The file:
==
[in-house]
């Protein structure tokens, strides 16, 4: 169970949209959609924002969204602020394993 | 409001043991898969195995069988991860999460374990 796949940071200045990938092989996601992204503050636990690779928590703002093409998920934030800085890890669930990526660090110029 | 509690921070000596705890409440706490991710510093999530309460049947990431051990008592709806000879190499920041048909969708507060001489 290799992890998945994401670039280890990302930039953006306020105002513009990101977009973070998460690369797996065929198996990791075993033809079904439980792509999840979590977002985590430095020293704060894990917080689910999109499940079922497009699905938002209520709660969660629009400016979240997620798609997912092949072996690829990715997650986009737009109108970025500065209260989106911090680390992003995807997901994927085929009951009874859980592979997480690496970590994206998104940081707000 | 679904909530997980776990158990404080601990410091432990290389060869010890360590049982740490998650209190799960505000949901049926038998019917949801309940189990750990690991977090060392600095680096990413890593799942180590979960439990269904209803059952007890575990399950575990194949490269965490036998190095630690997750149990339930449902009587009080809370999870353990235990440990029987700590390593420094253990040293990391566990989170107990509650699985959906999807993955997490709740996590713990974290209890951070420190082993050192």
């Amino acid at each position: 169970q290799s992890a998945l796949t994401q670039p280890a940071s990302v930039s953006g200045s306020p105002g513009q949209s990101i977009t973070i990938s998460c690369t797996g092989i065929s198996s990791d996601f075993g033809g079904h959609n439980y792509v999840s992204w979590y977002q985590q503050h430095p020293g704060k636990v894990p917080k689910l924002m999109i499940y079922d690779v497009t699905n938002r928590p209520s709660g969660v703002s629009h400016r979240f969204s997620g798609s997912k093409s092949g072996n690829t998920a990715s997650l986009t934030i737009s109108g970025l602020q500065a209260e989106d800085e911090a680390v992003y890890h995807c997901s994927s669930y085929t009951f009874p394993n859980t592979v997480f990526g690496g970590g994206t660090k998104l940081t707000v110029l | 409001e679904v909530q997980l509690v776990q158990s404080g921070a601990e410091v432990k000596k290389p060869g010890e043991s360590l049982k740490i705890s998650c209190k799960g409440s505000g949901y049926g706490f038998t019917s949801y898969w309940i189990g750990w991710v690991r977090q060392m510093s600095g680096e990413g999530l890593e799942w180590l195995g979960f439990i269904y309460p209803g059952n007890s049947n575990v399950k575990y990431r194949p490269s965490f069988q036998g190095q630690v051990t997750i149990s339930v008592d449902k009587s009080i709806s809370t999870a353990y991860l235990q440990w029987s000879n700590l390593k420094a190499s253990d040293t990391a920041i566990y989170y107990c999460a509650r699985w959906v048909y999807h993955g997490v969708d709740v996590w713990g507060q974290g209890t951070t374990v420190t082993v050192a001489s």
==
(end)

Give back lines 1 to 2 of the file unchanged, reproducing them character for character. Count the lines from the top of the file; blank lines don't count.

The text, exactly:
[in-house]
């Protein structure tokens, strides 16, 4: 169970949209959609924002969204602020394993 | 409001043991898969195995069988991860999460374990 796949940071200045990938092989996601992204503050636990690779928590703002093409998920934030800085890890669930990526660090110029 | 509690921070000596705890409440706490991710510093999530309460049947990431051990008592709806000879190499920041048909969708507060001489 290799992890998945994401670039280890990302930039953006306020105002513009990101977009973070998460690369797996065929198996990791075993033809079904439980792509999840979590977002985590430095020293704060894990917080689910999109499940079922497009699905938002209520709660969660629009400016979240997620798609997912092949072996690829990715997650986009737009109108970025500065209260989106911090680390992003995807997901994927085929009951009874859980592979997480690496970590994206998104940081707000 | 679904909530997980776990158990404080601990410091432990290389060869010890360590049982740490998650209190799960505000949901049926038998019917949801309940189990750990690991977090060392600095680096990413890593799942180590979960439990269904209803059952007890575990399950575990194949490269965490036998190095630690997750149990339930449902009587009080809370999870353990235990440990029987700590390593420094253990040293990391566990989170107990509650699985959906999807993955997490709740996590713990974290209890951070420190082993050192």